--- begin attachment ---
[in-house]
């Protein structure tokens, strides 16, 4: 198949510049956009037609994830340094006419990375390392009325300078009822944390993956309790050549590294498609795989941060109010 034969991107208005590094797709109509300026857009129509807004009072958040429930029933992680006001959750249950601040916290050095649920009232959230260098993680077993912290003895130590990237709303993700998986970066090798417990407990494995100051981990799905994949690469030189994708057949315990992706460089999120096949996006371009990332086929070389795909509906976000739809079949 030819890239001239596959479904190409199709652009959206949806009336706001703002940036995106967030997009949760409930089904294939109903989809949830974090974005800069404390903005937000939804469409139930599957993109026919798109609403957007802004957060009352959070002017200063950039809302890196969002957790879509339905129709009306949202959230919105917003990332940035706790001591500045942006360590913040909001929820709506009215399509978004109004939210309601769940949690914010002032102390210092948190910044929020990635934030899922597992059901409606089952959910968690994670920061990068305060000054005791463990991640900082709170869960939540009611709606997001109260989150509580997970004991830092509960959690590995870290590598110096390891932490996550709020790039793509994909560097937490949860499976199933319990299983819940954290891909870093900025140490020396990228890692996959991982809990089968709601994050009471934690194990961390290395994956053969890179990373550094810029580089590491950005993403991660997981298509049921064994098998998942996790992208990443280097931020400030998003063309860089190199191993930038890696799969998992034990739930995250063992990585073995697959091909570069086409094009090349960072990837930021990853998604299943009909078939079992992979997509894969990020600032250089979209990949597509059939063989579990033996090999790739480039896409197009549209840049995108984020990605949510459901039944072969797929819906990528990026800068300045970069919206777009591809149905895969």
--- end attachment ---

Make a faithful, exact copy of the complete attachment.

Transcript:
[in-house]
């Protein structure tokens, strides 16, 4: 198949510049956009037609994830340094006419990375390392009325300078009822944390993956309790050549590294498609795989941060109010 034969991107208005590094797709109509300026857009129509807004009072958040429930029933992680006001959750249950601040916290050095649920009232959230260098993680077993912290003895130590990237709303993700998986970066090798417990407990494995100051981990799905994949690469030189994708057949315990992706460089999120096949996006371009990332086929070389795909509906976000739809079949 030819890239001239596959479904190409199709652009959206949806009336706001703002940036995106967030997009949760409930089904294939109903989809949830974090974005800069404390903005937000939804469409139930599957993109026919798109609403957007802004957060009352959070002017200063950039809302890196969002957790879509339905129709009306949202959230919105917003990332940035706790001591500045942006360590913040909001929820709506009215399509978004109004939210309601769940949690914010002032102390210092948190910044929020990635934030899922597992059901409606089952959910968690994670920061990068305060000054005791463990991640900082709170869960939540009611709606997001109260989150509580997970004991830092509960959690590995870290590598110096390891932490996550709020790039793509994909560097937490949860499976199933319990299983819940954290891909870093900025140490020396990228890692996959991982809990089968709601994050009471934690194990961390290395994956053969890179990373550094810029580089590491950005993403991660997981298509049921064994098998998942996790992208990443280097931020400030998003063309860089190199191993930038890696799969998992034990739930995250063992990585073995697959091909570069086409094009090349960072990837930021990853998604299943009909078939079992992979997509894969990020600032250089979209990949597509059939063989579990033996090999790739480039896409197009549209840049995108984020990605949510459901039944072969797929819906990528990026800068300045970069919206777009591809149905895969």